Note that this clearly suggests that in the next few days this access to Akumal beach could close, for which the dispute whether it is public or private has gone on for various years, so with that, there could be another confrontation with acts of violence.

The Early Days of Akumal

Many people ask about Akumal’s early days as a tourism destination. It started out not as a tourism destination but as a coconut plantation on a coastline that was all but forgotten. The mode of transportation was on horseback to Tulum, a very small fishing and chicle camp. Supplies were taken over by boat from Cozumel to the one family that lived in Akumal taking care of the coconut plantation and in an emergency they would go on horseback all the way to Valladolid.

Pablo Bush Romero arrived in 1959 to explore a Spanish shipwreck and used it as the base camp for the expedition. Not long after that, he purchased the land, which he subdivided into sections.

Tourism in Akumal started later in the 60s and it was the first tourist destination on the coastline. Cancun did not exist until the 1970.

On the main bay, he founded Club de Yates Akumal Caribe A.C. as a non-profit, whose founding members stayed at one of the 8 bungalows facing the open ocean. These units were rented when the members did not use them to cover the costs of upkeep and improvements. There was also a restaurant called the Zazil. The destination was mostly for divers and adventurers.

The Cancha on Club De Yates property provided the housing for the staff and the maintenance area for the power plant because government power was not available yet.

Initially, the small number of staff needed was hired from Merida and surrounding towns, principally Kantunil and Sotuta and their families stayed in their hometowns. If a husband and wife were hired and they had children, they often left them with relatives in their towns.

The land behind the Club property was all government owned and years later when more development took place in Akumal, especially after 1985 when Aventuras Akumal was developed, the workers that were not provided with housing where they worked, moved in to this area, building homes out of thatch and wood with dirt floors. There were no septic tanks or proper sewage of any kind and no running water. They got their water from over the ground water lines that were run to them from the main water line. Some brought their families at that time. This area became known as “ The Jatos”.

The Cancha area on Club Property became the area for the few services that could be provided. A space was rented out for a small pharmacy, another space provided to the police for a small station, and some families still lived there that worked on the property. The hotels on the bay provided their own housing, but the few homes that did not have a caretaker casita, and eventually the condos that were built, had no where to house their employees, so they settled in the “Jatos”.

The government allowed these families to squat there and build there because there were no other options. The conditions were very poor and very unsanitary, as it is lowlands and any time it rained they had to put boards to walk over to get to their homes. Mosquitos were a real problem and for years the hotels lobbied with the government to get them decent housing.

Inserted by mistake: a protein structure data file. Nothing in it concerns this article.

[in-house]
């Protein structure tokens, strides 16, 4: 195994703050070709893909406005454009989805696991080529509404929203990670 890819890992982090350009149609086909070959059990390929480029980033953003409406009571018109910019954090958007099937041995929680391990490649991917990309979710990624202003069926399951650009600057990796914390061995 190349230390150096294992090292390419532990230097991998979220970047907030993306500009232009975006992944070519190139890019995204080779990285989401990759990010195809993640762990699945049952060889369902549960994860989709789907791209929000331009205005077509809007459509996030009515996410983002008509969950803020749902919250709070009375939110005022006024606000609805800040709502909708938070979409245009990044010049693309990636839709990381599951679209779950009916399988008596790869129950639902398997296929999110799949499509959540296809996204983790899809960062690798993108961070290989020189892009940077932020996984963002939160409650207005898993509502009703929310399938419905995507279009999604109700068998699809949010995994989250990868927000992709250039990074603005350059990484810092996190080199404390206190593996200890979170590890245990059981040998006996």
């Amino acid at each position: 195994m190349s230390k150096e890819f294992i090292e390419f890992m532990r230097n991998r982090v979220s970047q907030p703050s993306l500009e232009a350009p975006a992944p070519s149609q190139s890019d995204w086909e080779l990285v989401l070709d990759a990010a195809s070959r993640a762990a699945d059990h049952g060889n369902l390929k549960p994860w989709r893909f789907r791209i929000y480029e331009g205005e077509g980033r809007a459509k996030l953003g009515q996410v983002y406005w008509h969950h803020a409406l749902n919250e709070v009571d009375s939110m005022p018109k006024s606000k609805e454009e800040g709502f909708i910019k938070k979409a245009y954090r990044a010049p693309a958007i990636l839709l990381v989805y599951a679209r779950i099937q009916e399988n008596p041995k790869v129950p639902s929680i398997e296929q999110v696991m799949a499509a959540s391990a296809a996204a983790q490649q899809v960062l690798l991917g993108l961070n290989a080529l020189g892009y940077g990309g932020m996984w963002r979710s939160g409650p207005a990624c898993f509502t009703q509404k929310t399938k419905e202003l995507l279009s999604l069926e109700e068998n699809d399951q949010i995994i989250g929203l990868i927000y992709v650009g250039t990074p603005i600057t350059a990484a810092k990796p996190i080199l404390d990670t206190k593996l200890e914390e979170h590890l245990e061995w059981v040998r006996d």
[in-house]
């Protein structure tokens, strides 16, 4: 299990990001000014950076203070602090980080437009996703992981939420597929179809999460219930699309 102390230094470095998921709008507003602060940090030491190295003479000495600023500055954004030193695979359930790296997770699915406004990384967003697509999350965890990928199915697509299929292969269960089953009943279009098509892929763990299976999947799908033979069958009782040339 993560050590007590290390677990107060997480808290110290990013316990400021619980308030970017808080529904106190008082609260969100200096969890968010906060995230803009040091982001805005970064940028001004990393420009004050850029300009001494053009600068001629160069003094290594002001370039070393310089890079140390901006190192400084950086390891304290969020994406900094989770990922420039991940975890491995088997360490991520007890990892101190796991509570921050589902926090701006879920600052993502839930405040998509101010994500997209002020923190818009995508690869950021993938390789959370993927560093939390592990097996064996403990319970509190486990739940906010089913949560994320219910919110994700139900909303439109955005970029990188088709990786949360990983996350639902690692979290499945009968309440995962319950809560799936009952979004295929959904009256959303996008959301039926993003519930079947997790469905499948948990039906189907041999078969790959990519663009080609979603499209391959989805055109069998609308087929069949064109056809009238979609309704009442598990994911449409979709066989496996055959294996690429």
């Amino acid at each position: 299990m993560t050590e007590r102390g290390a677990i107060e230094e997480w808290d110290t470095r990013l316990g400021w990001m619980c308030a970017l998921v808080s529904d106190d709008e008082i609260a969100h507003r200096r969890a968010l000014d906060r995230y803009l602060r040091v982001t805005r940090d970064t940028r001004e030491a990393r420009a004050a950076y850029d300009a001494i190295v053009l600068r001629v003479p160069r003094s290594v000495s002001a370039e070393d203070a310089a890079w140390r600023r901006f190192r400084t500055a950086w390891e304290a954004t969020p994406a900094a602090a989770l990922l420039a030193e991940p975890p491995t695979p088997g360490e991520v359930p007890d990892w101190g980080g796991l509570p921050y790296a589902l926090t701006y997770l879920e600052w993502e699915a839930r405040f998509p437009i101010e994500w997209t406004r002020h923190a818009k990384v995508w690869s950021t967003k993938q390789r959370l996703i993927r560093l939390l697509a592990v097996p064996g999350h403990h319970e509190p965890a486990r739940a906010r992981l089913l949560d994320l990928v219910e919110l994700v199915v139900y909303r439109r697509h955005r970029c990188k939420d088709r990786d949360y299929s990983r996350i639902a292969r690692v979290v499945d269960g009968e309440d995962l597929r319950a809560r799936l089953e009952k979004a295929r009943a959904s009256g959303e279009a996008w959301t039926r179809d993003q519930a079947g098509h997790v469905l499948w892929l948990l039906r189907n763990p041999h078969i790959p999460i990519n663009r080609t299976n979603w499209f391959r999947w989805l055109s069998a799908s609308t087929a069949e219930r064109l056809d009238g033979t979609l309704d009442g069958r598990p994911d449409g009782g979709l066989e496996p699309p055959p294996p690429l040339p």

Anyone legally employed in Mexico contributes to a government-housing fund and their employers contribute to this fund for them too. The government must provide access to government housing and those that have enough points can obtain their own homes. Government housing was not available until the Hotel Association of Akumal lobbied to get the town of Chemuyil opened up, and infrastructure in place, to make it available for anyone that qualified under the “Infonavit” housing system.

When Chemuyil was opened up, most of the people wanted to have decent homes and qualified to get a house, so they moved out of the “Jatos” area gladly and willingly.  It was a huge improvement over their living conditions in the Jatos.

The small number that was left either did not want to move to Chemuyil, and or they did not qualify because their employers did not put them into the system  (household workers and condo and villa employees) or they were self-employed.

That left the few that could not, or would not move as squatters on a piece of land that the government wanted to recuperate in order to sell it.  These people became angry and decided to occupy another piece of government land closer to the entrance of Akumal with the help of a social activist they brought in from Mexico City. This was a time of conflict for Akumal.

When Hurricane Roxanne hit in October of 1995, there were people living at the far corner of the entrance to Akumal by the highway, fighting for that property, but the government decided to give them land across the highway. Granting that land was the government’s quick fix, but was made without proper urban planning.  Because of this, the effects of raw sewage going into the ground are being felt in the bay of Akumal and along the entire area. The underground river systems lead to the ocean and along with it goes all the polluted waters of the pueblo and the residential areas that still do not have proper sewage treatment.